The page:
Have sensors really passed the resolution of lenses? NO!

Discussion in 'Digital Cameras' started by RichA, Feb 11, 2012.

  1. RichA

    RichA Guest

    I keep reading that statement, that they have.
    Does this mean that putting a good lens on a 24 megapixel camera (not
    to mention a 36mp) rather than an 16 megapixel camera will yield no
    extra resolution? Has this been anyone's experience, even with some
    marginal lenses, like Sony's 16mm pancake? I'd urge people to
    actually do some tests rather than accept it at face value.
    Reason being, there are tiny sensored cameras out there that will
    resolve a decent amount of detail with their lenses and therefore,
    scaling up those sensors to the size of larger sensors would disprove
    the idea that sensors have now out-resolved lenses.
    This could be proven quite handily by mounting a DSLR lens on a
    diminute Pentax Q with an adapter, or even using Nikon's V1 as both
    cameras, where their sensors scaled-up to say APS size for example,
    would exceed the pixel count of any (including the D800) DSLR, and it
    would be shown the lenses are capable of delivering even more detail.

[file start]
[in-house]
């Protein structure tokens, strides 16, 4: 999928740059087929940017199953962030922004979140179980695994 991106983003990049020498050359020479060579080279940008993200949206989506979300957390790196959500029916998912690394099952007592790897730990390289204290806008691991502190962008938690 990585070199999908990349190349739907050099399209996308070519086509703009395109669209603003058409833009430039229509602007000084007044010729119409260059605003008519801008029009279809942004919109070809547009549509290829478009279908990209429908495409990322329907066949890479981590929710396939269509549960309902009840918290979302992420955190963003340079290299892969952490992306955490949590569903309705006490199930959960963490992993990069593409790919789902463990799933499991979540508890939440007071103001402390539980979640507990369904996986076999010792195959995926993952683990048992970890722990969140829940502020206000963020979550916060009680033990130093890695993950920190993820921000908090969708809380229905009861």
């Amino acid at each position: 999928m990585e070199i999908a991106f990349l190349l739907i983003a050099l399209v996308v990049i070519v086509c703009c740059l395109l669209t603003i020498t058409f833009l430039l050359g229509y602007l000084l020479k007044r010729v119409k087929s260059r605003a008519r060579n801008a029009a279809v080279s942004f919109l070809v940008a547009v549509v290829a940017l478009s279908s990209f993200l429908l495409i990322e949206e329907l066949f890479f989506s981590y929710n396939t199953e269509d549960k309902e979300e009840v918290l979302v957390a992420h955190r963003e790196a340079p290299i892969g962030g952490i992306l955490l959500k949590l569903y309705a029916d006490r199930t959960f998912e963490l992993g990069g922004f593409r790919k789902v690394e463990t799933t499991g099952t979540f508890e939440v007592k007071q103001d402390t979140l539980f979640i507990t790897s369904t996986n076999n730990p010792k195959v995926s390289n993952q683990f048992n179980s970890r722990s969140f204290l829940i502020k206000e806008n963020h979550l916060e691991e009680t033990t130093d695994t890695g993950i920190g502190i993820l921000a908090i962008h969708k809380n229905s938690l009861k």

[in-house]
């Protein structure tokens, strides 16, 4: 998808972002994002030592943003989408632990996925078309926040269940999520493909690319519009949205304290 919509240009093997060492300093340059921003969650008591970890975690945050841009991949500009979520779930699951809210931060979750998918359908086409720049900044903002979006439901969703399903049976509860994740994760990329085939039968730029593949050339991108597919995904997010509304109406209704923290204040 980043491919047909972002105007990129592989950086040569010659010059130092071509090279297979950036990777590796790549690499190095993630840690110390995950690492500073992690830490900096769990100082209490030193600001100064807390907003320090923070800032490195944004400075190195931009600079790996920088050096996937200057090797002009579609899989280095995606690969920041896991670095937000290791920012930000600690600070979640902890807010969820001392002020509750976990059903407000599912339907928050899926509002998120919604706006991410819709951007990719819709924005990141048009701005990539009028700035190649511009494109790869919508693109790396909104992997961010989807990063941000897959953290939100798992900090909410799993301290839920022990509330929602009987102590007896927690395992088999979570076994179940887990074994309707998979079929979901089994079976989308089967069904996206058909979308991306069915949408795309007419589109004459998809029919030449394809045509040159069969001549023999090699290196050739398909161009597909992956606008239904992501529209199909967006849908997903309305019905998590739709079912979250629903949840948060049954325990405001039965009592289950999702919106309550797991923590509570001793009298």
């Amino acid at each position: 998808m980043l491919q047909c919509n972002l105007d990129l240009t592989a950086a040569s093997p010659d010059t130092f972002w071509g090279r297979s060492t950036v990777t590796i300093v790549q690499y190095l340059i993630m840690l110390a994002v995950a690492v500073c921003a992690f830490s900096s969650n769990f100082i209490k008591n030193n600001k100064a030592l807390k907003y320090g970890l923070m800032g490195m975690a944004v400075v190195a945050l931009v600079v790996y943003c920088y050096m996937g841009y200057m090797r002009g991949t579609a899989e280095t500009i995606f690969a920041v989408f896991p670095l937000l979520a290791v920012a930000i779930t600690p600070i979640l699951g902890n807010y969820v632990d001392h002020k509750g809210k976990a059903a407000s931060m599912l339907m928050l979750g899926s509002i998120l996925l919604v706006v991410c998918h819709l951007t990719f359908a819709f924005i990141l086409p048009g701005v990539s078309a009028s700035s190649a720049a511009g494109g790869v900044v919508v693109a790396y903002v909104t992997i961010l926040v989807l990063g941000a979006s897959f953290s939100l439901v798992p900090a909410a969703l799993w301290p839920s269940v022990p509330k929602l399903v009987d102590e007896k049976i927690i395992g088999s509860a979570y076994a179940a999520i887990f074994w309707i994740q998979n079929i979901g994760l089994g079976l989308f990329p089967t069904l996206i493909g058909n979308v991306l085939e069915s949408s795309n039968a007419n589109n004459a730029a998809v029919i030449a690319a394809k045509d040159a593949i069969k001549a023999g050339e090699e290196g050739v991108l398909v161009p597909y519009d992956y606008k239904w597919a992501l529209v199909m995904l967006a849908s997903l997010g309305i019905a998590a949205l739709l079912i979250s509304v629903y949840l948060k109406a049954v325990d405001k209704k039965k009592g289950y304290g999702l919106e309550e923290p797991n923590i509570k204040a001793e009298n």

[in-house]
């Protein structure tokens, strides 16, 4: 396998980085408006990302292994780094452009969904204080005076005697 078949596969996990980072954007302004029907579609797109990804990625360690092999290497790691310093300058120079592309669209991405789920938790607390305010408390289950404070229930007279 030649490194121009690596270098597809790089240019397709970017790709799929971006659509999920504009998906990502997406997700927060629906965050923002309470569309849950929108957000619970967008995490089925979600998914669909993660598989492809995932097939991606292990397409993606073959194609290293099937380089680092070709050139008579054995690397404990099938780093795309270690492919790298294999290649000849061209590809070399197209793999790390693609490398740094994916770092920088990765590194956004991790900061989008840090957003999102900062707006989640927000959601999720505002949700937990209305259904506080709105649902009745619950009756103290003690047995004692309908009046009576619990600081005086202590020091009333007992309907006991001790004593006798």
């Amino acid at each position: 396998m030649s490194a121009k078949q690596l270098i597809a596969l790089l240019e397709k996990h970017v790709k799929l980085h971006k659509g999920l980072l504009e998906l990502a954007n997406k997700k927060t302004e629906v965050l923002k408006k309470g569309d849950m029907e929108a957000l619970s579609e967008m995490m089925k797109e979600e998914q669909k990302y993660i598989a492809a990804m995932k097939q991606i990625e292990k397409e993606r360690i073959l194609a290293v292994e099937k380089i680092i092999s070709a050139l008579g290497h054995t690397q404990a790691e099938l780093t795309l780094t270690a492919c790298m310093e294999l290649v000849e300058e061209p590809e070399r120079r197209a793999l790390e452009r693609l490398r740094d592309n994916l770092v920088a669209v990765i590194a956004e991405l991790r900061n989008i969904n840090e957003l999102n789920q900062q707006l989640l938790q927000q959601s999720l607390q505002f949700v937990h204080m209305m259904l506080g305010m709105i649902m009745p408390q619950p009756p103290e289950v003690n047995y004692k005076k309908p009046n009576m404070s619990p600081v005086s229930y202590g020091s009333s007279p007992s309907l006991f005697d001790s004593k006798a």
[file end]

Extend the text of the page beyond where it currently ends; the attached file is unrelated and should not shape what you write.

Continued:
RichA, Feb 11, 2012
    #1
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  2. The answer is, as you well, know "it depends". With some DSLR lenses, 10
    MP may well be enough to capture all they can offer when wide-open. When
    viewing a "normal size" print at "normal" distance, or looking at an image
    on a computer screen or CRT display. not pixel peeping, could you even
    tell the difference between a 16 MP and 24 MP print? I doubt it.

    To get the full resolution out of a 36 MP sensor will likely require the
    best of lenses, and some of the best of photographic techniques (such as
    tripod, best focusing, reducing mirror-slap etc. etc.)
     
    David J Taylor, Feb 11, 2012
    #2
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  3. Consider that many consider the resolution of Kodachrome 35mm film to be
    around 100-250 mega pixels.
     
    Kenneth Scharf, Feb 11, 2012
    #3
  4. RichA

    Guest Guest

    consider that many people are stupid. there's absolutely *nothing* that
    can support that nonsense.
     
    Guest, Feb 11, 2012
    #4
  5. RichA

    Ray Fischer Guest

    According to the modulation-transfer diagram for Kodachrome 25 a good
    estimate for an equivalent digital image is about 20 megapixels.

    http://www.kodak.com/global/en/professional/support/techPubs/e55/e55.pdf

    (70 cycles/mm * 2 pixels/cycle * 35mm) * (70 * 2 * 25)
     
    Ray Fischer, Feb 11, 2012
    #5
  6. RichA

    Vance Guest

    This is as deeply and well thought out as any post from you I have
    read. Of course, I only read your posts when I am in the mood, so you
    may have done better and I wouldn't know.

    It's an interesting question. It seems from your heading that your